Back in 2015, the University of Wisconsin successfully convinced a court that Apple’s A-series chips infringed on a patent for a method of boosting the efficiency of integrated circuits. The iPhone maker was subsequently ordered to pay damages.
But Apple appealed, with a two-prong defense, and has now succeeded in getting the judgement reversed.
Apple was originally facing a bill as high as $862M for infringement of the patent. A jury subsequently awarded a lower sum of $234M after the judge ruled that Apple’s infringement was inadvertent rather than willful. The sum was subsequently almost doubled to $506M on the basis that Apple continued to infringe the patent after the ruling.
Apple insisted that the judgement against it was ‘fraught with error.’ It argued that the patent should never have been granted in the first place, and that the calculation of the damages would have been wrong even in the event of a valid claim.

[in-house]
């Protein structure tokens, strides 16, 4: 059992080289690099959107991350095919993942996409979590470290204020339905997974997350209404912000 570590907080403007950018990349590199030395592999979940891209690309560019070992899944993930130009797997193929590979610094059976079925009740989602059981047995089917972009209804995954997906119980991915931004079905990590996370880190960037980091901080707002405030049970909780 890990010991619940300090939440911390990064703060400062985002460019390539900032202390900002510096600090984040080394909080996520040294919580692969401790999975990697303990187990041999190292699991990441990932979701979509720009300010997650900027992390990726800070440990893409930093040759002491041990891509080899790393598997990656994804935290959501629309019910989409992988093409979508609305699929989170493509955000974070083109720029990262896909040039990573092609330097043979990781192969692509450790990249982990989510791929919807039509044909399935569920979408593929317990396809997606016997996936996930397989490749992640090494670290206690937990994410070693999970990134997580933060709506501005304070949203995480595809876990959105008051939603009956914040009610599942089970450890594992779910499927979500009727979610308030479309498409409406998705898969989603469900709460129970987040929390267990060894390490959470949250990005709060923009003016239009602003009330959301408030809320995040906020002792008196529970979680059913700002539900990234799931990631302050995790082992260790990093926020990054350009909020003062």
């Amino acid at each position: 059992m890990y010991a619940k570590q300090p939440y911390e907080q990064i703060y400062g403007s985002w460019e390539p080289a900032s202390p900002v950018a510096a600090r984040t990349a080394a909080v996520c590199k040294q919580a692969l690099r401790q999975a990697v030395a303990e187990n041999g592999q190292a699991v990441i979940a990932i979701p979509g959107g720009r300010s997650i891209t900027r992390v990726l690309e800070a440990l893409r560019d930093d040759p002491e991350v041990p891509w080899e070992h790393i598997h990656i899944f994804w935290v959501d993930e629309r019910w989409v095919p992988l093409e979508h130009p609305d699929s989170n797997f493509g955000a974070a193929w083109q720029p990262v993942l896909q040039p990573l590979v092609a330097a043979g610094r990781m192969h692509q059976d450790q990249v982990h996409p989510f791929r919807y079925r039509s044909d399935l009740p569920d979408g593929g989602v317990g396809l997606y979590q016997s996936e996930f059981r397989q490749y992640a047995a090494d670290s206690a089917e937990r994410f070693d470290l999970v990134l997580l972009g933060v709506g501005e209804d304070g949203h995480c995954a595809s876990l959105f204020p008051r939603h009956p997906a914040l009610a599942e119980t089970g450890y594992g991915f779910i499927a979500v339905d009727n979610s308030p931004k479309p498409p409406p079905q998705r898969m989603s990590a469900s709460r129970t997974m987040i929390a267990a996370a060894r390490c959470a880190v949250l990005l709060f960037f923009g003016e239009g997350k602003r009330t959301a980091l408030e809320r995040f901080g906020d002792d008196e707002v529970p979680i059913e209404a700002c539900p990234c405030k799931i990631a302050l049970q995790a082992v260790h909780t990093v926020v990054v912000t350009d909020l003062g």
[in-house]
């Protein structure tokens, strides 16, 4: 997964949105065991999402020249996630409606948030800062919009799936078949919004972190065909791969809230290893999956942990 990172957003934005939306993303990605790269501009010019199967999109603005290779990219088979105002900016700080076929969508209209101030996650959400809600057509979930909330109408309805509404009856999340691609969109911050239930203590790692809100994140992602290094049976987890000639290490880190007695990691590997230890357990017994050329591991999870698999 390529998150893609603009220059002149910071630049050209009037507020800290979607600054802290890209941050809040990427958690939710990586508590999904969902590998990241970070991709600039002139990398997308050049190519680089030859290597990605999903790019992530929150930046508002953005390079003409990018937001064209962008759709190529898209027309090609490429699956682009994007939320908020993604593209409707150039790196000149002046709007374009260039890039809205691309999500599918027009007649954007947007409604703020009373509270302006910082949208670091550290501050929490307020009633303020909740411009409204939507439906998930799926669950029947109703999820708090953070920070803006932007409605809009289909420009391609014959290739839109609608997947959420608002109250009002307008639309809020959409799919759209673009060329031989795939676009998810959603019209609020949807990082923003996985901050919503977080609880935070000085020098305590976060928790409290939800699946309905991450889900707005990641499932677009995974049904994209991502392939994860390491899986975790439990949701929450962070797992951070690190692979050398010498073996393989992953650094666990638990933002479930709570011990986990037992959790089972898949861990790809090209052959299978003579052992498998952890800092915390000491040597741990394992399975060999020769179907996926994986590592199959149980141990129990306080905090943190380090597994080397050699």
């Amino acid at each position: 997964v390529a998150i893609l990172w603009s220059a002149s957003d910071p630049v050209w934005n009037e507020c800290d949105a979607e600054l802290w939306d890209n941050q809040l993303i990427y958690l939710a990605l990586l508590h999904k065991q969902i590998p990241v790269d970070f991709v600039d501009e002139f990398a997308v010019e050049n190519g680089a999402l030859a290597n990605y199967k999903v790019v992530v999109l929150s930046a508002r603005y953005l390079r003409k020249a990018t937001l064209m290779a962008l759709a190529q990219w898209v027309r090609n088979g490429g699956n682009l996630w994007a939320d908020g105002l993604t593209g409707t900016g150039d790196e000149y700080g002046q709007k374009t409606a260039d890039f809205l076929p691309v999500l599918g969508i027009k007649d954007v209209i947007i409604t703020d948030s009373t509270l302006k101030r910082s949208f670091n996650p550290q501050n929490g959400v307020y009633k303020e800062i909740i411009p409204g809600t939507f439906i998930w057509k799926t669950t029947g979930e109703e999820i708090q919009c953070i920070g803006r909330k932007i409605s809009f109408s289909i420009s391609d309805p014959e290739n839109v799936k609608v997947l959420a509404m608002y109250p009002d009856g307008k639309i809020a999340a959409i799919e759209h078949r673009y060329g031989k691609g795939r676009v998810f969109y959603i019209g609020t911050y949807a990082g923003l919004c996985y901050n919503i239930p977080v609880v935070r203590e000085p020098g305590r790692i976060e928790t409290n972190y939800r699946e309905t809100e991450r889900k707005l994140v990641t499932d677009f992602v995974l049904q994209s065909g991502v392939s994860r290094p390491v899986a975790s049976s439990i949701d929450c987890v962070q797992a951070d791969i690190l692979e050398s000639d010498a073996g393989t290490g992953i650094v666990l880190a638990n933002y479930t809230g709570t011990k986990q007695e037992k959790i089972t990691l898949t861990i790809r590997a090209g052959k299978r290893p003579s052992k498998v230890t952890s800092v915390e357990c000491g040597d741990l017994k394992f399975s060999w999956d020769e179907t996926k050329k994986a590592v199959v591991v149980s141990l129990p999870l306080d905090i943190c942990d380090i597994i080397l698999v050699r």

Reuters now reports that an appeals court has ruled that there was no infringement.
Apple Inc persuaded a federal appeals court on Friday to throw out a $234 million damages award in favor of the University of Wisconsin’s patent licensing arm for infringing the school’s patent on computer processing technology.
The U.S. Federal Circuit Court of Appeals in Washington, D.C. said no reasonable juror could have found infringement based on evidence presented during the liability phase of the 2015 trial.
The court said that Apple had to win the case ‘as a matter of law.’ It is not known at this point whether the court expressed a view on the validity of the patent, or only on the infringement claim itself.